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The term "forensic evidence" sounds impressive. It sounds so scientific, so certain. We tend to believe (even unconsciously) that if the forensic evidence points to a certain person as the culprit, he or she is certainly guilty.

But we may often be wrong.

According to the Washington Post, a new report by the President's Council of Advisors on Science and Technology (PCAST) sheds an interesting light on scientific evidence and its questionable usefulness in criminal investigations. Certain types of evidence such as bite marks, footprints, firearm identification and microscopic hair samples may not really be a reliable way to identify the true perpetrator.

In fact, the report is a jarring reminder that many innocent people have been wrongly convicted over the years, based on inaccurate conclusions formed from imprecise data.

Even The FBI Agrees That Faulty Evidence Is A Real Problem

The FBI recently collaborated with the Innocence Project to investigate several decades of testimony by experts who examined hair samples in criminal cases. Believe it or not, the joint study uncovered errors in 95 percent of the expert testimonies.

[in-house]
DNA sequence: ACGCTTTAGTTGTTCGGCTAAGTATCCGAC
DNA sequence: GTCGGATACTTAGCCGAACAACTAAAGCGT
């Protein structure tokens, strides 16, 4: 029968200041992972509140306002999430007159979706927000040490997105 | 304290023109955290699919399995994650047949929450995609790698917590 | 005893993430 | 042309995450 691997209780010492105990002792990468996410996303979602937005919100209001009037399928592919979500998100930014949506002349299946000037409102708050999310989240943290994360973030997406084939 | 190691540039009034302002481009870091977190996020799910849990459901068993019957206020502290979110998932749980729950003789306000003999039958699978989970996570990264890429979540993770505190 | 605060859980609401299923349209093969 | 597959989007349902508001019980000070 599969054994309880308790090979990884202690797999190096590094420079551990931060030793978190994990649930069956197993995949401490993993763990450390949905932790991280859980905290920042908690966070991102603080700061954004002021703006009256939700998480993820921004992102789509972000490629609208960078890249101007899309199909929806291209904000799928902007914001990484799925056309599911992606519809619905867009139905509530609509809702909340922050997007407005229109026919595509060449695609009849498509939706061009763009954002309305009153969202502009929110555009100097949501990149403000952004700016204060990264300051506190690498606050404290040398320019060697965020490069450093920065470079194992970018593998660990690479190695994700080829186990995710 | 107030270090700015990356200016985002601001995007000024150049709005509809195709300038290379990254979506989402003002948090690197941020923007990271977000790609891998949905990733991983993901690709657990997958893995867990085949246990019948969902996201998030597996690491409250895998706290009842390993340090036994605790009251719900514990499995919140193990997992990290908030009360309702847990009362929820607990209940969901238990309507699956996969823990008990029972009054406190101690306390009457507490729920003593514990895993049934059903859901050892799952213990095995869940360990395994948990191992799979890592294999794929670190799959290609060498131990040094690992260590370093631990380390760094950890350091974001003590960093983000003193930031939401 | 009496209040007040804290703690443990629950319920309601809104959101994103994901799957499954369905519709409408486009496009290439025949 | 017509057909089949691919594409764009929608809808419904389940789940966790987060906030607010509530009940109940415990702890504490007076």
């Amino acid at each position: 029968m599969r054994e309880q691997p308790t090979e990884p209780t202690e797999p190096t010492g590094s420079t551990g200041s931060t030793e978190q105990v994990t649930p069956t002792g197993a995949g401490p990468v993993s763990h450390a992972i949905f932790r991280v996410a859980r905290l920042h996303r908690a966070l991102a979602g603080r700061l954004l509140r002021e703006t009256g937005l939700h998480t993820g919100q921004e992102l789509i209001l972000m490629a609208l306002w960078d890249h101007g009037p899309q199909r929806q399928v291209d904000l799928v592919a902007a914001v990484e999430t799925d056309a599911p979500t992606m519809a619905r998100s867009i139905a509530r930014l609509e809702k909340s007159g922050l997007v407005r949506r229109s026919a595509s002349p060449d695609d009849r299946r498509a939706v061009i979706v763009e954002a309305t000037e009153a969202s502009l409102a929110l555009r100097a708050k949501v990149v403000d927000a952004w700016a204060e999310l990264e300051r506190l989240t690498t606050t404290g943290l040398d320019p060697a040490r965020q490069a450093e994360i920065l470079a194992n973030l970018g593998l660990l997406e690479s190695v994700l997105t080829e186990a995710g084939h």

In some other cases that relied on bite marks as convicting evidence, later DNA tests showed that the bite-mark evidence was completely wrong. In general, post-conviction DNA tests have revealed that inaccurate forensic evidence has wrongly convicted numerous innocent individuals across the U.S.

So Why Do Judges Still Rely On Such Forensic Techniques?

Even though some forensic techniques (such as bite-mark analysis) aren't reliable according to scientific standards, judges tend to rely on case law and precedent. Countless past judges have admitted such techniques and testimony into the courtroom over the years, so it's too easy for current judges to allow it, too.

The most important thing to remember if you are ever charged with a crime is that the scientific "evidence" against you may not be valid. Because of this, it's imperative to get a highly skilled criminal defense lawyer on your side right away. Your attorney can work to combat faulty evidence and protect your rights, your freedom and your future.

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